Perspectives on Vaccinations: How Americans Are Contributing to the Spread of Diseases in America

By Erin Rodriguez-Morgana

Staff Writer

Vaccinations have been proven helpful for people in many ways throughout American history. Adolescents are encouraged to receive vaccinations in order to avoid catching an illness and lifelong diseases. Diseases such as measles, tuberculosis, and polio did not seem to be as prevalent amongst our society after the development of new vaccines. Despite the efforts made to protect the public, these diseases became an issue due to the fact that parents have began to oppose the immunization of their children.

Although vaccinations have clearly impacted the welfare of our society in a positive manner, there have been a minimal amount of cases in which children reacted defectively to vaccinations. As rare as it may be, the number of Americans who support anti-vaccination today has increased. For example, fewer individuals got the Pertussis Vaccine after it was released due to the one in 300,000 chance of it damaging the brain. Parents are thus going behind regulations to ensure their child not be vaccinated because they’re afraid of risking the well-being of their child. By doing so, they are  putting all other children at risk because they may carry and pass on illnesses and diseases through interaction.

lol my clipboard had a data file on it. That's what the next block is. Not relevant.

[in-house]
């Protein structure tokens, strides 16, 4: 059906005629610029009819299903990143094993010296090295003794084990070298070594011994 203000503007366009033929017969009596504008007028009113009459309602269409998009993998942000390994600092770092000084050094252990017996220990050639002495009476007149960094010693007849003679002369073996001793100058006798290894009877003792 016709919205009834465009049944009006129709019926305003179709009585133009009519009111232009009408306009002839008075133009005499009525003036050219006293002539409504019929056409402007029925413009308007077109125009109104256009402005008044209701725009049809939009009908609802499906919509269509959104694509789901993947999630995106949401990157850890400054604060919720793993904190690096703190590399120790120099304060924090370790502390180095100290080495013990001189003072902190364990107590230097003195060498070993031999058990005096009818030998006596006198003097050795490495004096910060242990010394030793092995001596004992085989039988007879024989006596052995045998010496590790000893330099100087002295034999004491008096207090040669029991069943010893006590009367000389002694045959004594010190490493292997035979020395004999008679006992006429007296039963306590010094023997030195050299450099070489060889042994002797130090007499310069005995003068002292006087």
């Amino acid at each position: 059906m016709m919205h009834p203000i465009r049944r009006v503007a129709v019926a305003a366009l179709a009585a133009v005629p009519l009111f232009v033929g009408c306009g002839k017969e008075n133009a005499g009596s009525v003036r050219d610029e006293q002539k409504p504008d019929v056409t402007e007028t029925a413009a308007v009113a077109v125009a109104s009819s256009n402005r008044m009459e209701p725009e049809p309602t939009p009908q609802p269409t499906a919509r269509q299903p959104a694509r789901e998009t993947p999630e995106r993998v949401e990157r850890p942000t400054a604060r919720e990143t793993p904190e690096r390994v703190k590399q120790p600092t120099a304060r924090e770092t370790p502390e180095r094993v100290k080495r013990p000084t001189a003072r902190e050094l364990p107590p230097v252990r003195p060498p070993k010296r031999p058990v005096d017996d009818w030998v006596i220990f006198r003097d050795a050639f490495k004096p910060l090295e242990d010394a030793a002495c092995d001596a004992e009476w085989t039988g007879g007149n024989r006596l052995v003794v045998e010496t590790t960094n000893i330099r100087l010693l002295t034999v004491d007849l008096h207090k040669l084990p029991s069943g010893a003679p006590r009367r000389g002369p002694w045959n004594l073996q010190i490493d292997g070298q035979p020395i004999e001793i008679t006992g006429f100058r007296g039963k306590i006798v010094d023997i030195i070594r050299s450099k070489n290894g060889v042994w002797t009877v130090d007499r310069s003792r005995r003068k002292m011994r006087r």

As individuals disregard the statistics and science involved with such vaccines, schools are becoming increasingly dangerous because more children are not getting the required vaccinations. Most misconceptions about vaccinations, including one that claimed to induce autism, have been debunked by researchers; however, parents still use these conspiracies as arguments to support anti-vaccination. Since one’s decision may affect the well-being of everyone overall, immunizations have been long reviewed and tested by the Federal Drug Administration to ensure that children do not react negatively.

A variety of studies have been conducted in the U.S. to ensure the safety of vaccines, which prove their effectiveness. Those who choose to be vaccinated are not only protected from future infectious diseases, but they may also expect to live longer compared to those who refuse them. With easy access to advanced technology, people do not have to die from preventable diseases.